All qualified Medicare beneficiaries receiving a covered chemotherapy treatment at a participating physician practice will be included in the OCM automatically. A Medicare beneficiary undergoing cancer care that does not involve a covered chemotherapy treatment, such as a beneficiary receiving radiation therapy only, would not be included in the OCM. Medicare beneficiaries who do not wish to be covered by the OCM must change providers to a non-OCM practice. Each participating physician practice is responsible for tracking beneficiary eligibility and billing the monthly care management and practice transformation payments, but CMS will perform a retrospective attribution of each beneficiary following completion of a covered episode.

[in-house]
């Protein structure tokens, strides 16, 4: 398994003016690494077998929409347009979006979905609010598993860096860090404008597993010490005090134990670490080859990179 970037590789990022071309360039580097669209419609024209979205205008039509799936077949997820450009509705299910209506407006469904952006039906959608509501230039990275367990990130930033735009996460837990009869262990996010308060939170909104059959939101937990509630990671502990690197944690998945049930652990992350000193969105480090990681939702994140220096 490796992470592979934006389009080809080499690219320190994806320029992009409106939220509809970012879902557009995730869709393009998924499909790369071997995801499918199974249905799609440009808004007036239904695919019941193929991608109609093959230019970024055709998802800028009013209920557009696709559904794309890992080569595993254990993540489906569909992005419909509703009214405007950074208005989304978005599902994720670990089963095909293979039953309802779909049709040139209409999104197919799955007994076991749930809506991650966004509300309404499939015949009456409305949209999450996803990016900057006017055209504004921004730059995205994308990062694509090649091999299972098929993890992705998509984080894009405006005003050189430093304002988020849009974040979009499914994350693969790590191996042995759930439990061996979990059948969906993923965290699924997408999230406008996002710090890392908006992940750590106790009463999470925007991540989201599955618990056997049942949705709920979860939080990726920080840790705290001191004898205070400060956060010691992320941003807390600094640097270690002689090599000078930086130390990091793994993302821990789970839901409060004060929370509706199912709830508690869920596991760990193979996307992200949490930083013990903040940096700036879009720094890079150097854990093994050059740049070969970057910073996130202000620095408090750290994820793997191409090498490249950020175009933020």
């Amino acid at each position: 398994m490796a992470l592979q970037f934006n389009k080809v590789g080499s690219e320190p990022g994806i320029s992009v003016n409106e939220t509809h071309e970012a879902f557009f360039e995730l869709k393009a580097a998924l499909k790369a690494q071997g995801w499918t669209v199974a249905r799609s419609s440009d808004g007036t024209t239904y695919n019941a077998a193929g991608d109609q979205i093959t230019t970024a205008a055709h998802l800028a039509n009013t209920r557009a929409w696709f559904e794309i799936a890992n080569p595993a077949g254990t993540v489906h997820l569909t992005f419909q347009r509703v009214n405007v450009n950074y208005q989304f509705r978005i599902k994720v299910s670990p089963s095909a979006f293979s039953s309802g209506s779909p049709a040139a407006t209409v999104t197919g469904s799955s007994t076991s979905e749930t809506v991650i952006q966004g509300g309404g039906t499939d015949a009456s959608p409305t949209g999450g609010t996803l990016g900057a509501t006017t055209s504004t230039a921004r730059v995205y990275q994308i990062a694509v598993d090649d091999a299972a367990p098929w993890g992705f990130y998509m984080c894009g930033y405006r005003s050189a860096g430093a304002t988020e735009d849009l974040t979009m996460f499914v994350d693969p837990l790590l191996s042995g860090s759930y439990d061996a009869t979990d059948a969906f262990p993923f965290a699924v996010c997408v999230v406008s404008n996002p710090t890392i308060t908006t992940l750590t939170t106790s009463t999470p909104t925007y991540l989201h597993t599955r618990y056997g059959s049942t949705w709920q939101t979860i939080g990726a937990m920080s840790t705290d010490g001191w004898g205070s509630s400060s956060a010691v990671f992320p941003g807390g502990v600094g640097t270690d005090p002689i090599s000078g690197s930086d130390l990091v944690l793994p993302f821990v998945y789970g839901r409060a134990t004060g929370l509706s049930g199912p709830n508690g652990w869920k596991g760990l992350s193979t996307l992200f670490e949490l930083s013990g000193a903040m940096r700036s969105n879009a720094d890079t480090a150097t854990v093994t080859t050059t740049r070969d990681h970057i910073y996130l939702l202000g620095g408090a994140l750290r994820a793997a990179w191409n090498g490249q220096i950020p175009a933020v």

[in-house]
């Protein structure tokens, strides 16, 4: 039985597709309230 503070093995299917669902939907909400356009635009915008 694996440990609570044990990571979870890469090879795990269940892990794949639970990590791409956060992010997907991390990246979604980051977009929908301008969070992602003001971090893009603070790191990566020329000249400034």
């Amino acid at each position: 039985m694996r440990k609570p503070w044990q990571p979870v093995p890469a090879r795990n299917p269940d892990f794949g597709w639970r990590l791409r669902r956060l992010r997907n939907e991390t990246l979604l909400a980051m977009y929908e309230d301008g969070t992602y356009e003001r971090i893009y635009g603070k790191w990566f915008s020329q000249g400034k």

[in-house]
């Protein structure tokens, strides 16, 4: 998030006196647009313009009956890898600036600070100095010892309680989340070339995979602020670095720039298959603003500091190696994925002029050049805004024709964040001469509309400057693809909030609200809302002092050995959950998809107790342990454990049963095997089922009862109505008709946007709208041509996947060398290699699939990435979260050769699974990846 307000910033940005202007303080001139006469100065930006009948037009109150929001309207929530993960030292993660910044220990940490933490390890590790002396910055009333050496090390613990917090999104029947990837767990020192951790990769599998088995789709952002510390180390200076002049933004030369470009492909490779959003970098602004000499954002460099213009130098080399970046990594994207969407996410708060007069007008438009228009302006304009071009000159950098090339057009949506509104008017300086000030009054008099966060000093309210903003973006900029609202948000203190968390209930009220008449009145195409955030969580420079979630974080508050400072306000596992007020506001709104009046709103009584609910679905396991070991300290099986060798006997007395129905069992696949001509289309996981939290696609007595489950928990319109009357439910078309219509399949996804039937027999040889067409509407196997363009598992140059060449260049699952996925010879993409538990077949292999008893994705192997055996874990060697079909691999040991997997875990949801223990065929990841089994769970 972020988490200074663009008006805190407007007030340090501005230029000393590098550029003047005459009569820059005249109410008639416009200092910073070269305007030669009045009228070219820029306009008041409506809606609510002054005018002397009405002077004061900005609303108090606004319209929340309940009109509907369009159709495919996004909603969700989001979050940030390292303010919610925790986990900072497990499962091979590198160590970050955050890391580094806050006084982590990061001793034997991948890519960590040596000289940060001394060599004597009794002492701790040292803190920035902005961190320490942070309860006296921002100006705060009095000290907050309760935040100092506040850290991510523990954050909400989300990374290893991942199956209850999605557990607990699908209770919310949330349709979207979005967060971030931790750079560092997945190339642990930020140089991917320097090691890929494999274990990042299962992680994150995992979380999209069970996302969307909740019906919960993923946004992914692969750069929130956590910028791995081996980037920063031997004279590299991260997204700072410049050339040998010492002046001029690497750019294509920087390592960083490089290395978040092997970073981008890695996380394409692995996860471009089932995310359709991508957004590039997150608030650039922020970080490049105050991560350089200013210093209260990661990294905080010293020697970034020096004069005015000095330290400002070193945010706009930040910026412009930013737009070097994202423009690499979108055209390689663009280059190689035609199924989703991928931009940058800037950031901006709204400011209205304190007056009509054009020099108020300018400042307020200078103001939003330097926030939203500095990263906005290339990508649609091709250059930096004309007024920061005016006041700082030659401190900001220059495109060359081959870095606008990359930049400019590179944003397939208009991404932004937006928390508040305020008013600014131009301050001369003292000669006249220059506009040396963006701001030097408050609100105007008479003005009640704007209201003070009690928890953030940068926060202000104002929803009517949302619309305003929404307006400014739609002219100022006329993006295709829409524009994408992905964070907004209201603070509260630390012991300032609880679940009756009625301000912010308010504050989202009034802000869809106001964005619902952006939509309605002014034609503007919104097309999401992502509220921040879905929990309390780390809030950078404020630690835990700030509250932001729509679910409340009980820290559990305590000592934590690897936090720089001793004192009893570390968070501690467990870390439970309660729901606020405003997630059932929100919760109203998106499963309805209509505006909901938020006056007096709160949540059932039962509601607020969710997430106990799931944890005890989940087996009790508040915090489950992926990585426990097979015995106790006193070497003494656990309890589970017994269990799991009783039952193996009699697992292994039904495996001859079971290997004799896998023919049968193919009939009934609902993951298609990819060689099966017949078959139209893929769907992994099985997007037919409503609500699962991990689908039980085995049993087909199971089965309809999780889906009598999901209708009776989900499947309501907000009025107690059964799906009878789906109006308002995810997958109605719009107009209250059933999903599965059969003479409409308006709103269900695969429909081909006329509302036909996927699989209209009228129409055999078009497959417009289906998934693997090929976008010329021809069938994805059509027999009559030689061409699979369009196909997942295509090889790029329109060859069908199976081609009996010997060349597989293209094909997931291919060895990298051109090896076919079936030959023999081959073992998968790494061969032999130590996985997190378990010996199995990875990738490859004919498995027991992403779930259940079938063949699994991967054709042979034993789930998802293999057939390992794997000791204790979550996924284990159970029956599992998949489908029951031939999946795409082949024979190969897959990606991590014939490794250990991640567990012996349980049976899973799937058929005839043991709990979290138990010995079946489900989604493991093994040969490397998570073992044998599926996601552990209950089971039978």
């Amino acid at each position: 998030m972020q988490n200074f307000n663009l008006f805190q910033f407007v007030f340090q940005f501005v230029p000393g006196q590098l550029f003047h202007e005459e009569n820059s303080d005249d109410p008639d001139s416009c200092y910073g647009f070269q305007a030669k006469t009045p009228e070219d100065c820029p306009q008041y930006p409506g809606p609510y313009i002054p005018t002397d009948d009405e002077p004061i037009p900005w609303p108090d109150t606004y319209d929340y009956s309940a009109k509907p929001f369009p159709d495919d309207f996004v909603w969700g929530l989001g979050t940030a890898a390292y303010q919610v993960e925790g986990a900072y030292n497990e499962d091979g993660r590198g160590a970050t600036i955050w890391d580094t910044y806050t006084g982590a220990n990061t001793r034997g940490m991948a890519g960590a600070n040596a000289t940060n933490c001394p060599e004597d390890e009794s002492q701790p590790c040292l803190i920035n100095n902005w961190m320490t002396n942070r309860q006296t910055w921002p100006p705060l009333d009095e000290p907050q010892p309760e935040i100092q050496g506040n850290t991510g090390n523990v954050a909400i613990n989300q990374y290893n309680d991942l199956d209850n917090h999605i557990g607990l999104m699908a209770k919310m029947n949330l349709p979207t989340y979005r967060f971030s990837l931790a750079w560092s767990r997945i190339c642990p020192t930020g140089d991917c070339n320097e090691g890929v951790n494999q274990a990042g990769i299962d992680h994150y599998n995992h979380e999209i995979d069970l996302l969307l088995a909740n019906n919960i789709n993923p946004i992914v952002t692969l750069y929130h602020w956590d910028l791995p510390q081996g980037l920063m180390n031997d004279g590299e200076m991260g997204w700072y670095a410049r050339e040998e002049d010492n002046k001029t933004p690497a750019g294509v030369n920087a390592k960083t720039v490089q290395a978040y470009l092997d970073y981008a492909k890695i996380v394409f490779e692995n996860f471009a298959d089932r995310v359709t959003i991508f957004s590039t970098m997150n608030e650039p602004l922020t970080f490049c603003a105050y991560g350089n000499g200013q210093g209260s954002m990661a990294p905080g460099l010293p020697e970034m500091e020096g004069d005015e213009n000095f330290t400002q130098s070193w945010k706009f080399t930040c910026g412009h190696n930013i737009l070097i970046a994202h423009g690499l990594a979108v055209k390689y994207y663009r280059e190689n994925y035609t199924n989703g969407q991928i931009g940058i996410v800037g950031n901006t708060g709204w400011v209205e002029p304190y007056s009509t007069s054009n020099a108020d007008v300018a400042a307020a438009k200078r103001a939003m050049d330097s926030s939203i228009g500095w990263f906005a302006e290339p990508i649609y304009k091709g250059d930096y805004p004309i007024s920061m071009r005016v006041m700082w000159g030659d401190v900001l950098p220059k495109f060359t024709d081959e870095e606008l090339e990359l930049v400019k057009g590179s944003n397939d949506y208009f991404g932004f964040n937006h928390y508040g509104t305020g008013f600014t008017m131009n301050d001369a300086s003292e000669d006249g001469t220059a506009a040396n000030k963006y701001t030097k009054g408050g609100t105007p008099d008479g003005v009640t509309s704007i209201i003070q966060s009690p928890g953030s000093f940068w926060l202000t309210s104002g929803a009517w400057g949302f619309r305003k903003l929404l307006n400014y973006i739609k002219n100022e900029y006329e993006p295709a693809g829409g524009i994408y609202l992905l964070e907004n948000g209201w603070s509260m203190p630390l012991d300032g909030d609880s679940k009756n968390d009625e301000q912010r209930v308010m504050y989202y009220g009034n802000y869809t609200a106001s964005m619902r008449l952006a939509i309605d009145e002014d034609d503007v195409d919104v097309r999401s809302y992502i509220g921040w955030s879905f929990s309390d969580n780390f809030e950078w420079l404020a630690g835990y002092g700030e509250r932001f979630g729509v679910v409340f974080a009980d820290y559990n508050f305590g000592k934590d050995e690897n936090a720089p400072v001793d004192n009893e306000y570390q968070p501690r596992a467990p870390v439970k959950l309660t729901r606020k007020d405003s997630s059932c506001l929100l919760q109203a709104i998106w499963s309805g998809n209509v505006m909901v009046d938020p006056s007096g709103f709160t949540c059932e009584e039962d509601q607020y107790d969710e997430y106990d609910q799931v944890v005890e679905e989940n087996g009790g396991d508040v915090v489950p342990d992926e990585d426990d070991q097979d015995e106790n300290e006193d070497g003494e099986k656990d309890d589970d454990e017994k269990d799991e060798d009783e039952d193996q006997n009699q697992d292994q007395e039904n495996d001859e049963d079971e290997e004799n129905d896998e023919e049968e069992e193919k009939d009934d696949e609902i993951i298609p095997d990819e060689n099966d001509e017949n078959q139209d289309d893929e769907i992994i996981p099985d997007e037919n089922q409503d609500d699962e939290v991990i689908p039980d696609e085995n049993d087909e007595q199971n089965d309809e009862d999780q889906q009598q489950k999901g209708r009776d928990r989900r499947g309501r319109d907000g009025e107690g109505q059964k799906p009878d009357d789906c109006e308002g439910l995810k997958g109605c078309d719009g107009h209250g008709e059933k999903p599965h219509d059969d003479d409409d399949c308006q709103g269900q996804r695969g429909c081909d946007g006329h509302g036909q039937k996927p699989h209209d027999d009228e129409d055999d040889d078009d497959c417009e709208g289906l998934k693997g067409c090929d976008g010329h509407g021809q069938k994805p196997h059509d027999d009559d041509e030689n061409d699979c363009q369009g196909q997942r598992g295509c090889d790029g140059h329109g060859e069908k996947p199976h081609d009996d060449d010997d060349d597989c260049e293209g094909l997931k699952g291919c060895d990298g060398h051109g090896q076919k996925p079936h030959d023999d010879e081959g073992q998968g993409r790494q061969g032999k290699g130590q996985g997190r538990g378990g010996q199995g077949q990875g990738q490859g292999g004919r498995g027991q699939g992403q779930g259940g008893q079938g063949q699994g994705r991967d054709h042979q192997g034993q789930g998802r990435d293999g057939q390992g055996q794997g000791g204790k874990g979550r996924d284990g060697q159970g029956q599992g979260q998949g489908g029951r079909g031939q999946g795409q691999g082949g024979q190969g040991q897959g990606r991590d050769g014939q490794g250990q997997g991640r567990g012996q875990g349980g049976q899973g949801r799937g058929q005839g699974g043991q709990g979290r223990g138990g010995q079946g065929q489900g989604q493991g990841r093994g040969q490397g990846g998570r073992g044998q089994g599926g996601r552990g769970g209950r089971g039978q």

Fee-for-Services Payments. Participating physician practices will continue to bill and receive Medicare fee-for-services payments for services provided throughout an OCM episode of care.
Monthly Care Management and Practice Transformation Payments. Participating physician practices will also receive a per-beneficiary-per-month ("PBPM") payment of $160 for each of the six months in the episode, regardless of cancer type. These payments are intended to provide participating practices financial resources to assist in effectively managing and coordinating care provided to covered beneficiaries during the episode of care. A practice can continue to bill and receive the PBPM payments even if the beneficiary stops receiving chemotherapy prior to conclusion of the six-month period, unless the beneficiary enters hospice (although, as described below, such payments will be included in CMS's calculation of actual costs).